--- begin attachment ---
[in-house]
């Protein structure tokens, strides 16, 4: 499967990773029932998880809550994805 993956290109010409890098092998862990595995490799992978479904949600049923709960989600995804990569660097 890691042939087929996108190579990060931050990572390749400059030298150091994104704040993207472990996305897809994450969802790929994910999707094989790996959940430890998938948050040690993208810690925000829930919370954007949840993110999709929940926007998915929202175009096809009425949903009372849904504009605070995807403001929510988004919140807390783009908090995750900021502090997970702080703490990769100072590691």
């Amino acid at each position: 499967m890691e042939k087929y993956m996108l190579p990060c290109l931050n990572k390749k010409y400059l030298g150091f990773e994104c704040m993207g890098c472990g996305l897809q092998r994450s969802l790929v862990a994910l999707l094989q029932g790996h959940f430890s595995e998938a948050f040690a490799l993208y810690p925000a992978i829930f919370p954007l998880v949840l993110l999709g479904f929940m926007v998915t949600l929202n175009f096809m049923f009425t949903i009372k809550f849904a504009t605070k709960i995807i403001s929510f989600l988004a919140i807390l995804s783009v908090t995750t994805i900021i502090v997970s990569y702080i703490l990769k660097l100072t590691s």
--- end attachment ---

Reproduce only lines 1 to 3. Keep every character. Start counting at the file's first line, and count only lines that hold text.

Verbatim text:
[in-house]
């Protein structure tokens, strides 16, 4: 499967990773029932998880809550994805 993956290109010409890098092998862990595995490799992978479904949600049923709960989600995804990569660097 890691042939087929996108190579990060931050990572390749400059030298150091994104704040993207472990996305897809994450969802790929994910999707094989790996959940430890998938948050040690993208810690925000829930919370954007949840993110999709929940926007998915929202175009096809009425949903009372849904504009605070995807403001929510988004919140807390783009908090995750900021502090997970702080703490990769100072590691």
């Amino acid at each position: 499967m890691e042939k087929y993956m996108l190579p990060c290109l931050n990572k390749k010409y400059l030298g150091f990773e994104c704040m993207g890098c472990g996305l897809q092998r994450s969802l790929v862990a994910l999707l094989q029932g790996h959940f430890s595995e998938a948050f040690a490799l993208y810690p925000a992978i829930f919370p954007l998880v949840l993110l999709g479904f929940m926007v998915t949600l929202n175009f096809m049923f009425t949903i009372k809550f849904a504009t605070k709960i995807i403001s929510f989600l988004a919140i807390l995804s783009v908090t995750t994805i900021i502090v997970s990569y702080i703490l990769k660097l100072t590691s």